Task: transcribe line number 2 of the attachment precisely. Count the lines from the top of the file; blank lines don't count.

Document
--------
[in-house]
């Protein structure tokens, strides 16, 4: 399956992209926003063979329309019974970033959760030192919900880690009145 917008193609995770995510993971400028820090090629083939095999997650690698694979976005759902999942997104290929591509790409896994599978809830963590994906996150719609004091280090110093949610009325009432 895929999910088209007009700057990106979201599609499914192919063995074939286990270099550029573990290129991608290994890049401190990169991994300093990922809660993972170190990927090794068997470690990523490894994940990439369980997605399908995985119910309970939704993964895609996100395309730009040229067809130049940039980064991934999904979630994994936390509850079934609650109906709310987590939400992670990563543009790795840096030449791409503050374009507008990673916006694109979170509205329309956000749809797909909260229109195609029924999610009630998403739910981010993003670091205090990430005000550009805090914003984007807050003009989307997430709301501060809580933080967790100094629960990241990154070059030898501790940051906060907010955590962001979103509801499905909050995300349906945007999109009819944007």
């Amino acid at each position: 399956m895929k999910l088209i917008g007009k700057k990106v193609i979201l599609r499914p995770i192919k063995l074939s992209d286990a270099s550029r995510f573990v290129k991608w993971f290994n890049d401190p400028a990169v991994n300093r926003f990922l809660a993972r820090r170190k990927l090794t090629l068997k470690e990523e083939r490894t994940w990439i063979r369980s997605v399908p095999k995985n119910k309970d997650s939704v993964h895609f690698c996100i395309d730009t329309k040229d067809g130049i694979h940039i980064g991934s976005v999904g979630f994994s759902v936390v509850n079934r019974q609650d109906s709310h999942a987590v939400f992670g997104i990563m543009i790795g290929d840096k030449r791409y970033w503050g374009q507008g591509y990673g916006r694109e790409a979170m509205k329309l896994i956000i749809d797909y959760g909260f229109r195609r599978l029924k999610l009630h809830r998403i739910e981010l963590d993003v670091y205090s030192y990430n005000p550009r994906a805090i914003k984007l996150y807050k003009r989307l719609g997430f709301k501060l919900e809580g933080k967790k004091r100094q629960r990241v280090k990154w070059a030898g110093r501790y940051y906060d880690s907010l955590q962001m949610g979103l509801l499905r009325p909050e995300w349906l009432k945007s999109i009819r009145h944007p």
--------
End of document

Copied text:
């Protein structure tokens, strides 16, 4: 399956992209926003063979329309019974970033959760030192919900880690009145 917008193609995770995510993971400028820090090629083939095999997650690698694979976005759902999942997104290929591509790409896994599978809830963590994906996150719609004091280090110093949610009325009432 895929999910088209007009700057990106979201599609499914192919063995074939286990270099550029573990290129991608290994890049401190990169991994300093990922809660993972170190990927090794068997470690990523490894994940990439369980997605399908995985119910309970939704993964895609996100395309730009040229067809130049940039980064991934999904979630994994936390509850079934609650109906709310987590939400992670990563543009790795840096030449791409503050374009507008990673916006694109979170509205329309956000749809797909909260229109195609029924999610009630998403739910981010993003670091205090990430005000550009805090914003984007807050003009989307997430709301501060809580933080967790100094629960990241990154070059030898501790940051906060907010955590962001979103509801499905909050995300349906945007999109009819944007």